“In the great flood of human life that is spawned upon the earth, it is not often that a man is born.” Jimmy Valdez was that man.

Saturday, September 12, 2015

Wyo Liberty Group dead wrong

Ask Matt Mead about the plan to renovate the State Capitol. His mind goes first to those who made the decision to build it in the first place.  Wyoming wasn’t even a state when they sat down and made plans, appropriated the money, and started the construction.

Over the next three decades, they added the east and west wings and the House and Senate chambers. That was optimism. That was vision.

No more so than what it took Governor Mead and the leadership of the legislature to move ahead with the current renovation. The timing is never especially good to spend 300 million dollars on a project, but the time has come for a major renovation of the Wyoming State Capitol.

The project has its critics. Maureen Bader, the Canadian paid with Texas dollars to write columns critical of Wyoming for the Liberty Group calls the plans “palatial.” She predicts, “dreams of palaces (will) turn into nightmares.”

I predict The Liberty Group is wrong.

It’s true. A project of this size and scope will always experience stumbles getting off the ground. The end result, however, will be a Capitol Complex that will serve this state well for the next several decades and make its citizens as proud today as were those who built the original structure 150 years ago.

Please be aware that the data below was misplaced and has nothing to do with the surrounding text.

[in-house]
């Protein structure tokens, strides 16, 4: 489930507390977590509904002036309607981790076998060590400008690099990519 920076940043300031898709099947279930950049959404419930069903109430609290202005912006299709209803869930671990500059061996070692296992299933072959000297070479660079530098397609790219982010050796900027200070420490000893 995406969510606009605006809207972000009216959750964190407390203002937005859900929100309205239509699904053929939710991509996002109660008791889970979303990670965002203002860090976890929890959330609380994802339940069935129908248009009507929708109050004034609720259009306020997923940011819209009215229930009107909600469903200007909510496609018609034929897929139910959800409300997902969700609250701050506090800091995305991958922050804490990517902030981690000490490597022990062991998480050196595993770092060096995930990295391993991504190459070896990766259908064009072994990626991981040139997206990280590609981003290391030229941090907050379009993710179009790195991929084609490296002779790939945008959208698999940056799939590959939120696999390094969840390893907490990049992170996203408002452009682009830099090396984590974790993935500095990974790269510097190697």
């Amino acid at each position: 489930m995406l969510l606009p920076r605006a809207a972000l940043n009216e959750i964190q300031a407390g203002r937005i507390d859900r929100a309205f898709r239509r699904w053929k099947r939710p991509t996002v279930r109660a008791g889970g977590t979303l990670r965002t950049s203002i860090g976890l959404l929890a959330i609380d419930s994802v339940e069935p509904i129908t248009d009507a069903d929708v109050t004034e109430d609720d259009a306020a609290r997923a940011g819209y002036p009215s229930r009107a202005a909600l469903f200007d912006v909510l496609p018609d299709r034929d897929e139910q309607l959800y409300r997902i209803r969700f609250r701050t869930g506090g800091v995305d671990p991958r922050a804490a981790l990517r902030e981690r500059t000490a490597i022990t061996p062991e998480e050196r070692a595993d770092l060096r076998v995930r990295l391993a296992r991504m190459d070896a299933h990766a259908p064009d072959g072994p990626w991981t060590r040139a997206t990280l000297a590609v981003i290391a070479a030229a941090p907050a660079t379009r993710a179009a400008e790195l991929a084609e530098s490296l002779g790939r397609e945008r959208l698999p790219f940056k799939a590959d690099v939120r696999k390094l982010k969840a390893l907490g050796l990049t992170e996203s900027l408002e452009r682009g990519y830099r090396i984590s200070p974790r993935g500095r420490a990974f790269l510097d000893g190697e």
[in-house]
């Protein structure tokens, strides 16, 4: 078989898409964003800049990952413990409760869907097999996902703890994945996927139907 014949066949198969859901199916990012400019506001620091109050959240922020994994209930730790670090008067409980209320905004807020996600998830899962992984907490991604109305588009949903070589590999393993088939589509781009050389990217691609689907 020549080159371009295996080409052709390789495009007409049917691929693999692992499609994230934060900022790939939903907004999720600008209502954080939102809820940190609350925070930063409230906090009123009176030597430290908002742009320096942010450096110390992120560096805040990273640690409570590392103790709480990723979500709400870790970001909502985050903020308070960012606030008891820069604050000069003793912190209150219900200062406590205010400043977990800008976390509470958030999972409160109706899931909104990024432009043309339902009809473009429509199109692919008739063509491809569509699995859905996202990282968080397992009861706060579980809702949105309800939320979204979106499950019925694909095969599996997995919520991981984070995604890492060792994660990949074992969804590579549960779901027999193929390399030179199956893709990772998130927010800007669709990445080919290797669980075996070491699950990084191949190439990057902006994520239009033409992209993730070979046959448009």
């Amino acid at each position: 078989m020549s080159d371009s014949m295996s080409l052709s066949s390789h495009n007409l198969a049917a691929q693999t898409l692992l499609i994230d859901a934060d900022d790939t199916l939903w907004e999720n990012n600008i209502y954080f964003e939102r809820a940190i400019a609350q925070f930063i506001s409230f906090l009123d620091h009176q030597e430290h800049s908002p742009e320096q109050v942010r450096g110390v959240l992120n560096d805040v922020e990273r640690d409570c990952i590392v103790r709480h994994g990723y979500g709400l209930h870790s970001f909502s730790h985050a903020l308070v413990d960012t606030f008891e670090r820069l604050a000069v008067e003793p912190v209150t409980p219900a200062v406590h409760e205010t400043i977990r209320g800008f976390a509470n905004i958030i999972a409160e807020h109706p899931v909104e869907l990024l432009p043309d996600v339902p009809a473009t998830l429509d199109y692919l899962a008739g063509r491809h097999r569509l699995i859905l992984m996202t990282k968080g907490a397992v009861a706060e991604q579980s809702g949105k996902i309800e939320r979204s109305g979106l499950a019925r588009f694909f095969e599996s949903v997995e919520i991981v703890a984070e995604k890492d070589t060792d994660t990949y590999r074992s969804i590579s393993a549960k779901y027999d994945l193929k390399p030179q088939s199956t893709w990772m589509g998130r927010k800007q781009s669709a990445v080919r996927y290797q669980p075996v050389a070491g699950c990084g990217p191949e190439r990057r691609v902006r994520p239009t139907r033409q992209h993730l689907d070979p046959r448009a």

As the Governor pointed out during a recent conversation he and I had in his office, he has nothing to gain. By the time the Capitol reopens, he’ll no longer be Governor and most of today’s legislators will likewise be gone. It’s not about them. It’s about modernizing and creating a place where the people’s business can be done effectively in the 21st century.

Governor Mead meets visitors from Wyoming and around the nation in the rotunda. They are often nonplussed about the lack of access to restrooms and an elevator that may not make it to its final destination. They don’t know the half of it. The building is a firetrap. How fortunate we are that a fire has not broken out in the historic structure. The building is ill equipped for fire-suppression, putting not only people at risk but also the historic treasures the building houses.

It’s been a long while since significant upgrades were accomplished in the Capitol. The most recent was completed in 1980. That project included stripping and staining the woodwork, painting walls to match original designs and colors, replacing wooden floor beams with steel, and modernizing the wiring, heating, plumbing and air conditioning.